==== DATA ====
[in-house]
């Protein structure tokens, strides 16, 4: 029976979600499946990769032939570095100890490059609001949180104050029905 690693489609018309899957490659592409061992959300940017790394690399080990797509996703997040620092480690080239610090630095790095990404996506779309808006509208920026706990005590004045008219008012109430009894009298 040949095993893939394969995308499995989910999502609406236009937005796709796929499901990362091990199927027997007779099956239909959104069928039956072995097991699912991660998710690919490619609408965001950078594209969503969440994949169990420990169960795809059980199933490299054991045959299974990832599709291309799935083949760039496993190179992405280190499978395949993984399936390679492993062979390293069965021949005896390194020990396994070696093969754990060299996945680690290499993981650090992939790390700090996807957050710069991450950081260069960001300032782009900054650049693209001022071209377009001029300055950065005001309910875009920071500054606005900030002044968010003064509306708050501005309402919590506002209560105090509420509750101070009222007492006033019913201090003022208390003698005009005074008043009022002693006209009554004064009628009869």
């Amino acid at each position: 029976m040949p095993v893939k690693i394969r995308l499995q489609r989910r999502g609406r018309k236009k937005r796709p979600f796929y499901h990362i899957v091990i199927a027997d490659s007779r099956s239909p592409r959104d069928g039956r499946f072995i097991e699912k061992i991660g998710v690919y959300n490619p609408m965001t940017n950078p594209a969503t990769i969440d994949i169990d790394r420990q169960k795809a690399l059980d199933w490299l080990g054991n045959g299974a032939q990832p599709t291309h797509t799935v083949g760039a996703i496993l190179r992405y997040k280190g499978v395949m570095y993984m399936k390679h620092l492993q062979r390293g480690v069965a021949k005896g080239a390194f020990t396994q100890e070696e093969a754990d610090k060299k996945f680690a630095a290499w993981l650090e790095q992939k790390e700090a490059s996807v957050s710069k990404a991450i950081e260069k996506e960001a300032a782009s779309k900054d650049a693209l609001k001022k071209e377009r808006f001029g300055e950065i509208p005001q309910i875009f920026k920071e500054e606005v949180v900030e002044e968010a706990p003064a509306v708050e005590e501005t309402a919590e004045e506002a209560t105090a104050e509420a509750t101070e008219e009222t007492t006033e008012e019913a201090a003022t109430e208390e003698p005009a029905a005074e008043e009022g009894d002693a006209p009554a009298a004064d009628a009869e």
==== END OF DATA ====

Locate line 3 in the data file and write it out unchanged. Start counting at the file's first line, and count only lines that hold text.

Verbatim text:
């Amino acid at each position: 029976m040949p095993v893939k690693i394969r995308l499995q489609r989910r999502g609406r018309k236009k937005r796709p979600f796929y499901h990362i899957v091990i199927a027997d490659s007779r099956s239909p592409r959104d069928g039956r499946f072995i097991e699912k061992i991660g998710v690919y959300n490619p609408m965001t940017n950078p594209a969503t990769i969440d994949i169990d790394r420990q169960k795809a690399l059980d199933w490299l080990g054991n045959g299974a032939q990832p599709t291309h797509t799935v083949g760039a996703i496993l190179r992405y997040k280190g499978v395949m570095y993984m399936k390679h620092l492993q062979r390293g480690v069965a021949k005896g080239a390194f020990t396994q100890e070696e093969a754990d610090k060299k996945f680690a630095a290499w993981l650090e790095q992939k790390e700090a490059s996807v957050s710069k990404a991450i950081e260069k996506e960001a300032a782009s779309k900054d650049a693209l609001k001022k071209e377009r808006f001029g300055e950065i509208p005001q309910i875009f920026k920071e500054e606005v949180v900030e002044e968010a706990p003064a509306v708050e005590e501005t309402a919590e004045e506002a209560t105090a104050e509420a509750t101070e008219e009222t007492t006033e008012e019913a201090a003022t109430e208390e003698p005009a029905a005074e008043e009022g009894d002693a006209p009554a009298a004064d009628a009869e």